Photos by Rick Daugherty
Most of the time, pizza restaurant customers either pay with debit or credit cards or whip out cash. But every so often, a customer wants to pay by check — and it’s hard to turn away money in any form, especially in today’s tough economy. “I think particularly in a recession, someone’s Visa may be maxed out, but maybe their AmEx is not,” says Rolf Wilkin, owner of Eureka Pizza, which has nine locations in northwest Arkansas. “So we take every possible credit card, plus checks, and just about anything possible to sell you a pizza.”
Checks are convenient for some diners, but they come with drawbacks, from bounced checks to lengthy ID checks during the busiest time of the day. We spoke with pizza restaurant owners and a financial expert to help you decide whether to accept checks — and if you do decide to take checks, what you can do to protect yourself from the pitfalls.
Restaurant owners have to understand that they will need to deal with bounced checks, whether their customers make accounting errors or simply know — and don’t care — that they don’t have the funds to cover the checks. “We stopped accepting checks six years ago because we found that 50 percent would bounce,” says Shawn Randazzo, co-owner of Cloverleaf Pizza, which has two locations in Roseville, Michigan. “It didn’t matter if they were business checks, personal checks, or whatever.” Randazzo has even had checks from relatives bounce.
Some restaurants use a check verification machine that scans the barcodes on checks and screens them against a database of bad check writers. Other restaurant owners use check recovery services; Wilkin uses a service that charges bounced check writers a fee on top of the amount of the purchase — and gives the restaurant $10 out of the fee.
And then there’s the time-honored system of keeping a list of people you won’t accept checks from, and training your employees to look at the list before taking a check. “Also, if it seems like you keep getting bounced checks from the same institution, you can hang a sign saying that you do not accept checks from such-and-such financial institution,” says Kathy Carney, administration manager at Hawthorne Credit Union in Naperville, Illinois.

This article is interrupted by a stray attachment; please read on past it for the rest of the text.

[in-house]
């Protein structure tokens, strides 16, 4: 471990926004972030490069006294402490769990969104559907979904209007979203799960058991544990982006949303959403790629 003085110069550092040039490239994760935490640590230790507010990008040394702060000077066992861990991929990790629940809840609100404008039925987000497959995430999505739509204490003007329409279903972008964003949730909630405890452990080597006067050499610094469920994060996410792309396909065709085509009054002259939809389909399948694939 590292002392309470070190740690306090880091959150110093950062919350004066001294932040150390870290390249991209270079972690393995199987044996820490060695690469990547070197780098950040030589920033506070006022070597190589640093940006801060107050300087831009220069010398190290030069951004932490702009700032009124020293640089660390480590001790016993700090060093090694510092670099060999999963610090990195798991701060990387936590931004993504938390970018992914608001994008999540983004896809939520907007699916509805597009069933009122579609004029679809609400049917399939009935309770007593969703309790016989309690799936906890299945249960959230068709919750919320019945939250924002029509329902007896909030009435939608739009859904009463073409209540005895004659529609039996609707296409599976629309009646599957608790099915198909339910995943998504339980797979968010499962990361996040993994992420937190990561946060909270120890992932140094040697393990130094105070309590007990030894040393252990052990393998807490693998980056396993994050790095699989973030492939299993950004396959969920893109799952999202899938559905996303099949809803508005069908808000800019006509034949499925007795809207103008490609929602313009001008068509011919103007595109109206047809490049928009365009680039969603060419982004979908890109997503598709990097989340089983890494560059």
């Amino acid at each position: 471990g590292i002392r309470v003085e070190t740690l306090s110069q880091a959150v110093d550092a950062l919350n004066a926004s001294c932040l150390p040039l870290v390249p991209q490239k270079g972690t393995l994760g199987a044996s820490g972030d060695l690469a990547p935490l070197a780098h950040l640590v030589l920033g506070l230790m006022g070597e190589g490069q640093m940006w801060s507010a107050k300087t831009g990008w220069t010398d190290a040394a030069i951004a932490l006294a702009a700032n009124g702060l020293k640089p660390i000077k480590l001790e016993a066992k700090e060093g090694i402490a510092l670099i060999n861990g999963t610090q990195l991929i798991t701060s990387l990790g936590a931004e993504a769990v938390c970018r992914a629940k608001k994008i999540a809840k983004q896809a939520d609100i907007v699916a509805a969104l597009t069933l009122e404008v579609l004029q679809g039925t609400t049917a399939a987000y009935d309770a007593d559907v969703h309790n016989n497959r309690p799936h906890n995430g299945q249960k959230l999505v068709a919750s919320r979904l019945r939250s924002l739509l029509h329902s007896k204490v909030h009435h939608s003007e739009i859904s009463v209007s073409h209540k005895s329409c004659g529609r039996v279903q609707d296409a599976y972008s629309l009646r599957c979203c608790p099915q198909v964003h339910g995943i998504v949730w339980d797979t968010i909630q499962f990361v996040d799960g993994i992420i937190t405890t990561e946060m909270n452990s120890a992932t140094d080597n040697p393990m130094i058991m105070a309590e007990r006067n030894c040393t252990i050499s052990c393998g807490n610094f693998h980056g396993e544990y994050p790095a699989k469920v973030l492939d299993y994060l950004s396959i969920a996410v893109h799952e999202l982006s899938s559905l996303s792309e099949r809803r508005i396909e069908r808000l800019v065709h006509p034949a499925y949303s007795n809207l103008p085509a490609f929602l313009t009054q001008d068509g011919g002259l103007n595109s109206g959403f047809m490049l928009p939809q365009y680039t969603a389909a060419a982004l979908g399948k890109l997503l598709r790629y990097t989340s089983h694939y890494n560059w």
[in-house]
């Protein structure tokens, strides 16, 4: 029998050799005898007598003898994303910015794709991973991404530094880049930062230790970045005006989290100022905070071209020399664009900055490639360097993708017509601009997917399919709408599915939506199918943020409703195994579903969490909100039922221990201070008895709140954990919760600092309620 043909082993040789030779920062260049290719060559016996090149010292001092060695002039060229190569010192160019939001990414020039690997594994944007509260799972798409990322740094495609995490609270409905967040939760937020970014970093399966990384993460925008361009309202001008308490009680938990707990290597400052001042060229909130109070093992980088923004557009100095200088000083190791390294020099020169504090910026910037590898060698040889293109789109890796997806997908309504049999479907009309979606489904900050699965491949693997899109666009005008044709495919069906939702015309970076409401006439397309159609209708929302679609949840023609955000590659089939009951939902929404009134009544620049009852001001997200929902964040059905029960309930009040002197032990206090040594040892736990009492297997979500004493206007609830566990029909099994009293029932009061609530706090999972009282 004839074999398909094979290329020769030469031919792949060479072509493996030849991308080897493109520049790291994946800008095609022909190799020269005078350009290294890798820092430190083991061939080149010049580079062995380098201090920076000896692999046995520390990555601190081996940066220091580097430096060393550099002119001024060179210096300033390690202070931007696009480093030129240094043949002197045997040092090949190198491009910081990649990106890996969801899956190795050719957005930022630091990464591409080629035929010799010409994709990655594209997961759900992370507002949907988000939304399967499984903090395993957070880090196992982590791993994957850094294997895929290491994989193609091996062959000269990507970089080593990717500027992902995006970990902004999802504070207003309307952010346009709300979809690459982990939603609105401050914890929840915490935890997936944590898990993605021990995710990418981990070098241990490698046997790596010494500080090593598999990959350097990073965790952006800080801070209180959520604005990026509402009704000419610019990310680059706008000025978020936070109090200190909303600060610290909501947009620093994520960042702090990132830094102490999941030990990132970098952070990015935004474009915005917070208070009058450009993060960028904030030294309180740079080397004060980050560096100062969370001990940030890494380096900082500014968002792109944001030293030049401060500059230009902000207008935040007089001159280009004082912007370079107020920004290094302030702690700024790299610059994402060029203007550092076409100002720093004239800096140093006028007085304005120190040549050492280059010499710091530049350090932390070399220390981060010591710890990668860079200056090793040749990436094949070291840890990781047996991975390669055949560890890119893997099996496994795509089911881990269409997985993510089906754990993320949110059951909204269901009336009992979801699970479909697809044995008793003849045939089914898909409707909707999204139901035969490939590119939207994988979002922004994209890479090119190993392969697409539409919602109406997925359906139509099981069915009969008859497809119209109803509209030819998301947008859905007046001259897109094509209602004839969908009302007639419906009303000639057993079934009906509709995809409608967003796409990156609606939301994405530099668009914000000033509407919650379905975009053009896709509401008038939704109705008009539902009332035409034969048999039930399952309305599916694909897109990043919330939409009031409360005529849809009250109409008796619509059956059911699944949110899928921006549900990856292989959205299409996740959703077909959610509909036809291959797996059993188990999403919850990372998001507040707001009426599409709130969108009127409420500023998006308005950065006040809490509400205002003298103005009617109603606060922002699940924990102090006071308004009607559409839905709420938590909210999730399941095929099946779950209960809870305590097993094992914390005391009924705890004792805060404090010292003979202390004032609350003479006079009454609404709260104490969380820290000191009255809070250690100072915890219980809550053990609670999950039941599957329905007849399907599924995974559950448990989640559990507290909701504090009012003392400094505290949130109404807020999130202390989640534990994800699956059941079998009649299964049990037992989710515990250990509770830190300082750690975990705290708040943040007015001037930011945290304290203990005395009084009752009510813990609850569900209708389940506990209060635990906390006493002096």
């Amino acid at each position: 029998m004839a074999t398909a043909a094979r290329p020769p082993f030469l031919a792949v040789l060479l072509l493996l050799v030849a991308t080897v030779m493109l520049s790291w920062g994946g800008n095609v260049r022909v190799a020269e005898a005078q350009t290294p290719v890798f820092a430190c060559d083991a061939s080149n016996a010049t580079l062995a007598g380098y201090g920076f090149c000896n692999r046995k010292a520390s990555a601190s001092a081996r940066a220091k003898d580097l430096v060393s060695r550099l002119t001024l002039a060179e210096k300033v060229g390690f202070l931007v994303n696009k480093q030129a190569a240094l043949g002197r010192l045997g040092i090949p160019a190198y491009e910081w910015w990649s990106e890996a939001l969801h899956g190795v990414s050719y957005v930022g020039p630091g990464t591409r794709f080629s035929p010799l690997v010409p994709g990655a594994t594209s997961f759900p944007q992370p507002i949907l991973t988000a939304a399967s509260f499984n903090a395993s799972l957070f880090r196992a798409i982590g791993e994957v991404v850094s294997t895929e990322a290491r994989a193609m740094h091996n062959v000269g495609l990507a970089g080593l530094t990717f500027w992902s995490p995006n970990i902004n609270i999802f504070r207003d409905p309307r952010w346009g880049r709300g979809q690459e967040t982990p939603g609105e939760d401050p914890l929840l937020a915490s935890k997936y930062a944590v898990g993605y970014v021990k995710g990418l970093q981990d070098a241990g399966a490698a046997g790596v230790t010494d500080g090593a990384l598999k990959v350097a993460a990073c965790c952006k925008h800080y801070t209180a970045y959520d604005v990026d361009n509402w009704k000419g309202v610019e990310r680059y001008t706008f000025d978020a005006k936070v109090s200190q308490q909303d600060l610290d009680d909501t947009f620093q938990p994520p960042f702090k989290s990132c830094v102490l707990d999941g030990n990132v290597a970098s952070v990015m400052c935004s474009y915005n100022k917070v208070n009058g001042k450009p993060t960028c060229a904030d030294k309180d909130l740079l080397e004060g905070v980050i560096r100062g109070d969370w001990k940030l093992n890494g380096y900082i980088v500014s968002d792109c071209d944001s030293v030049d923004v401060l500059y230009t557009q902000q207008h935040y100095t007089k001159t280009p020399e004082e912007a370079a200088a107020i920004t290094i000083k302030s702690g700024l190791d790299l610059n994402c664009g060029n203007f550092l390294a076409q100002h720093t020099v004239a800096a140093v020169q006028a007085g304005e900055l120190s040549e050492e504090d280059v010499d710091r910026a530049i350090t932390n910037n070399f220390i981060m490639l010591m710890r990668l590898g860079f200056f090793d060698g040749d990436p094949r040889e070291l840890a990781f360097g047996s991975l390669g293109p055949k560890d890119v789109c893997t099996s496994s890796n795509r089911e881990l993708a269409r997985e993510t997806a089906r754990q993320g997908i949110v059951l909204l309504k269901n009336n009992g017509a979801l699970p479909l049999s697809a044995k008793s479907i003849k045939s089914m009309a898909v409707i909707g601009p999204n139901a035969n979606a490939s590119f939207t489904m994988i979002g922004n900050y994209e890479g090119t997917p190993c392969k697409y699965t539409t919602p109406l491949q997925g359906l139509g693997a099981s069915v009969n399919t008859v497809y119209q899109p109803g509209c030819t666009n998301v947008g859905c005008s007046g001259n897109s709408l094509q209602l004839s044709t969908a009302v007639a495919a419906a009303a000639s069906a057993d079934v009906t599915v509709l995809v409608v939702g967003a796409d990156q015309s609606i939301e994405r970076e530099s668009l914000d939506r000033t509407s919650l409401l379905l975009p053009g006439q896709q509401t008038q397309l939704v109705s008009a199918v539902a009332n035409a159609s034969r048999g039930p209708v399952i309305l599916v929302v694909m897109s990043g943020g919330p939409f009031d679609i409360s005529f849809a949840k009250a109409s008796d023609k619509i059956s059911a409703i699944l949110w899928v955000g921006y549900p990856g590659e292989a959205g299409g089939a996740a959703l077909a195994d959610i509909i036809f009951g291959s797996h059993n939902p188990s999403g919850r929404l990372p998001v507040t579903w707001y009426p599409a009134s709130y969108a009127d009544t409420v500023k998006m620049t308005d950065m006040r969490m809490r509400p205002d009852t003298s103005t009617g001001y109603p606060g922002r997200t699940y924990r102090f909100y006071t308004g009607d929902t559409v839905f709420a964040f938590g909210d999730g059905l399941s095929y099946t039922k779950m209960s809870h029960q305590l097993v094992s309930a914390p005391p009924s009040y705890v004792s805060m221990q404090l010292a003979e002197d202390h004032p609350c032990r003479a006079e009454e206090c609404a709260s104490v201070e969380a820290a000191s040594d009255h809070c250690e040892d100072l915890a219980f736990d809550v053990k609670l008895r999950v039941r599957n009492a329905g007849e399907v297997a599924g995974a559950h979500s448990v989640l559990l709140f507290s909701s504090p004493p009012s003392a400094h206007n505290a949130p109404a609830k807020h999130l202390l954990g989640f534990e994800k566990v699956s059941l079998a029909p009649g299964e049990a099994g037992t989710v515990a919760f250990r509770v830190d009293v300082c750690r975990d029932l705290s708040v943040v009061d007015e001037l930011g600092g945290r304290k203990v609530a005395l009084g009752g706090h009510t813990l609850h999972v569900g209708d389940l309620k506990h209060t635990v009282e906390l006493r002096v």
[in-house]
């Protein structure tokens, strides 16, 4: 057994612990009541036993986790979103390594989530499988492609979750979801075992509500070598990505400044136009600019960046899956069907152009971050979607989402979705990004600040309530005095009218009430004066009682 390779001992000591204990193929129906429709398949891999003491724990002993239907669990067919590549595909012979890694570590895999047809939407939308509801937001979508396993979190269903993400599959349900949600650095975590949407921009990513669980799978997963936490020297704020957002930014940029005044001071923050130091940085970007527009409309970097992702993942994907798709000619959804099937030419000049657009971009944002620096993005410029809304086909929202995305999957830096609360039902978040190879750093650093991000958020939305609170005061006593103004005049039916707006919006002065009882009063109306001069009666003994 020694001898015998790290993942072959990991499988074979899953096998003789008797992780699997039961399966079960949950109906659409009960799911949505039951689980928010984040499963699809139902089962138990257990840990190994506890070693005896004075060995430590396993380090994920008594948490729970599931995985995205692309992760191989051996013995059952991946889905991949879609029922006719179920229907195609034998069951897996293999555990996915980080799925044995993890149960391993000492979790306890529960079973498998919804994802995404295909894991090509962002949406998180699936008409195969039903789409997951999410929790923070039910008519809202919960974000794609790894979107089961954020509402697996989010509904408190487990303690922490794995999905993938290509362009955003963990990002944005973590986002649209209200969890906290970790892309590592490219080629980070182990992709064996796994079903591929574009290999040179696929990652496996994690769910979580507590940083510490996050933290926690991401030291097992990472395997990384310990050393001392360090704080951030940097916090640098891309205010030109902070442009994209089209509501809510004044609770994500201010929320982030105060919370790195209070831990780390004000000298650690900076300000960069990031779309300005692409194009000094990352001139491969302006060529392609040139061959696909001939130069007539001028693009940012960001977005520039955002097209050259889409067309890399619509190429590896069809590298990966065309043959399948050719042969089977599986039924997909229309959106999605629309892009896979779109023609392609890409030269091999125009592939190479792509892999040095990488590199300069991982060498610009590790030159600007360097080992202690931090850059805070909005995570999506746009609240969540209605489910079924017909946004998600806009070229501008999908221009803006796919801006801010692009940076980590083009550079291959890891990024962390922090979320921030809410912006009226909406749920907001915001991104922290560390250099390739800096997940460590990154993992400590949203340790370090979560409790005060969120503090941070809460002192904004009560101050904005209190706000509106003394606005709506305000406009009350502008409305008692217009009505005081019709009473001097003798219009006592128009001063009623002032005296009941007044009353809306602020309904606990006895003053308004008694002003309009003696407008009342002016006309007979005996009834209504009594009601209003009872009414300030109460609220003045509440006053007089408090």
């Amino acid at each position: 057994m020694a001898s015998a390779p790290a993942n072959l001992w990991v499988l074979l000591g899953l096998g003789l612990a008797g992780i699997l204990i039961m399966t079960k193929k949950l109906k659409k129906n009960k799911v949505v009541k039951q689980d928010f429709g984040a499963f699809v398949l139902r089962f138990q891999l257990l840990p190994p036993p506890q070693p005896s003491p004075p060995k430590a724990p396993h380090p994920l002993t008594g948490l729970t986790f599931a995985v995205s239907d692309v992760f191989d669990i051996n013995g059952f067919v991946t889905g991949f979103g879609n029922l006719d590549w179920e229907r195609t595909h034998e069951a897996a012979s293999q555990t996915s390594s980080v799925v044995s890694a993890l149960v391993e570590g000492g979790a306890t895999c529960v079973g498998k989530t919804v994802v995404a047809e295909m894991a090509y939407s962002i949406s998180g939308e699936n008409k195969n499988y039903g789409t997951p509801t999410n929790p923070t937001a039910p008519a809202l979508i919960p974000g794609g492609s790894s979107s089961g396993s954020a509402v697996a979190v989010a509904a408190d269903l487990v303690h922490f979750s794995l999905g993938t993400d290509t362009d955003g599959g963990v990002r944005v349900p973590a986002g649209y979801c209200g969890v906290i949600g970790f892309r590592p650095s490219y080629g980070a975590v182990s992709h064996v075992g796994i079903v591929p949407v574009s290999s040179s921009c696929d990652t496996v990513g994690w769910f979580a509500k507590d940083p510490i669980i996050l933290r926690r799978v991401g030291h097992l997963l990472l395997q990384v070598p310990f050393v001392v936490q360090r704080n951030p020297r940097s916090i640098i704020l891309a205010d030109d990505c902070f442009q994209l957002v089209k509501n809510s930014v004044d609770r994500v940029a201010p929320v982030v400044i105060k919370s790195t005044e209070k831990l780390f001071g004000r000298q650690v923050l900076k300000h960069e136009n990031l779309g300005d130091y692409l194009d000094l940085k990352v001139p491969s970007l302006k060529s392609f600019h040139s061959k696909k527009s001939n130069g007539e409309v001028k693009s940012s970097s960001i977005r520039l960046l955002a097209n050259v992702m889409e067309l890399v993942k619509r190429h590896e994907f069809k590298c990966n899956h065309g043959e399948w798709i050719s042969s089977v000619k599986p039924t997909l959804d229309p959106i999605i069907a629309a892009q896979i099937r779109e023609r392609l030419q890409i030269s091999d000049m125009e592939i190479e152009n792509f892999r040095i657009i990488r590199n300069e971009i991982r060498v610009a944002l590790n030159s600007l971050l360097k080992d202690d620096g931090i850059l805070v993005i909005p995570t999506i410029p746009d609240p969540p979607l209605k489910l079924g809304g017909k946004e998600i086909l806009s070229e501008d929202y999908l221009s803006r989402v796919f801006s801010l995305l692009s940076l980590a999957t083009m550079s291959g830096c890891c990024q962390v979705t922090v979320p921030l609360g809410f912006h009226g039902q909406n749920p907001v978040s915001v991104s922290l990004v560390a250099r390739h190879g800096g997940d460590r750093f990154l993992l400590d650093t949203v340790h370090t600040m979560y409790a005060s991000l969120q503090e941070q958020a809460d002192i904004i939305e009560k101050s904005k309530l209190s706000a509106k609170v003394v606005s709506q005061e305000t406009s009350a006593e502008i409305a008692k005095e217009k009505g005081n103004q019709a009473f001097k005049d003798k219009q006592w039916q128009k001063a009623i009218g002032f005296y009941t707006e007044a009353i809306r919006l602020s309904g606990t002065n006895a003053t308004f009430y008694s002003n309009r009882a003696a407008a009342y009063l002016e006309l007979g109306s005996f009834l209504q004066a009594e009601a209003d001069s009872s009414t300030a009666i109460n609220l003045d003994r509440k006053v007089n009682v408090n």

Whether it’s worth it for you to accept checks depends on your market. For example, businesses tend to pay by check, so if you’re doing a lot of catering to corporate clients, it may be worth it to accept this form of payment. In addition, people in small towns and more rural areas are more dedicated to checks than urban customers. “It’s just kind of hometown South here, and I think that checks are part of the culture,” says Wilkin. “I think somebody in Dallas or Chicago might have a different opinion.” (Twentyfive percent of Wilkin’s sales are in checks.)
You can also take a tip from your location in determining how much trouble you’ll have with bounced checks. “You’ve heard birds of a feather flock together,” says Wilkin. “In certain towns, for whatever reason, the culture is that hot checks are acceptable. So if you’re in a neighborhood like that, I would consider not taking checks for sure.” To find out if you’re in a hotspot for hot checks, try asking other local merchants what their experiences with checks have been.
When customers are streaming into your restaurant wanting to eat now, time really is money — and accepting checks can be a time drain you may not want to deal with. “On a Friday night when it’s packed, do you want to take the time to check the ID and to put the check through the TeleCheck to make sure it’s okay?” says Carney. “When check verification systems started coming out we looked at them, and it really wasn’t worth all the hassle, even if it was a $30-per-month program that could see if checks were good right off the bat,” says Randazzo. But for Wilkin, the small amount of trouble is worth it. “It’s just part of the process,” he says. “My philosophy since we’ve opened is to make it as easy to pay as possible.”
We say that time is money, but you know what else is money? Money. Just as it costs to accept credit cards since you pay a percentage of the purchase price to the credit card company, it costs to accept checks, whether in the form of check verification services or in the form of lost funds due to check fraud or uncollected bounced checks. That’s something to keep in mind as you make the decision whether to accept this payment method.
If you decide to accept checks, Wilkin suggests not advertising that fact. “We used to really push it; we even had a sign that said we accept checks,” he says. “But we discovered that was foolish, because then you really get more than you want. So now we don’t have big signs saying that we accept checks, but we do accept them if someone asks.”
And if you’re a check-accepter who wants to ditch the checks, Carney recommends giving some notice, such as by putting up a sign that says that you’ll no longer be accepting checks starting on a certain date. ❖
Checking the Checks
Want to accept checks, but you’re afraid of being burned by a bum check? Retain the services of a check recovery service. “Debtors respond to agencies and attorneys better than Joe from Joe’s Pizza,” says Chris Tipton, president of Checkmatic, Inc. While collection success rates vary by location, Tipton estimates that they average 60 to 80 percent in most areas. Clients typically receive 100 percent of the face value of the collected check and sometimes receive a certain percentage of the bad check fee collected by the check recovery service as well. “Never sign with an agency unless they give you 100 percent of the check when collected,” Tipton warns.
Linda Formicelli writes for several national publications. She resides in Concord, New Hampshire.
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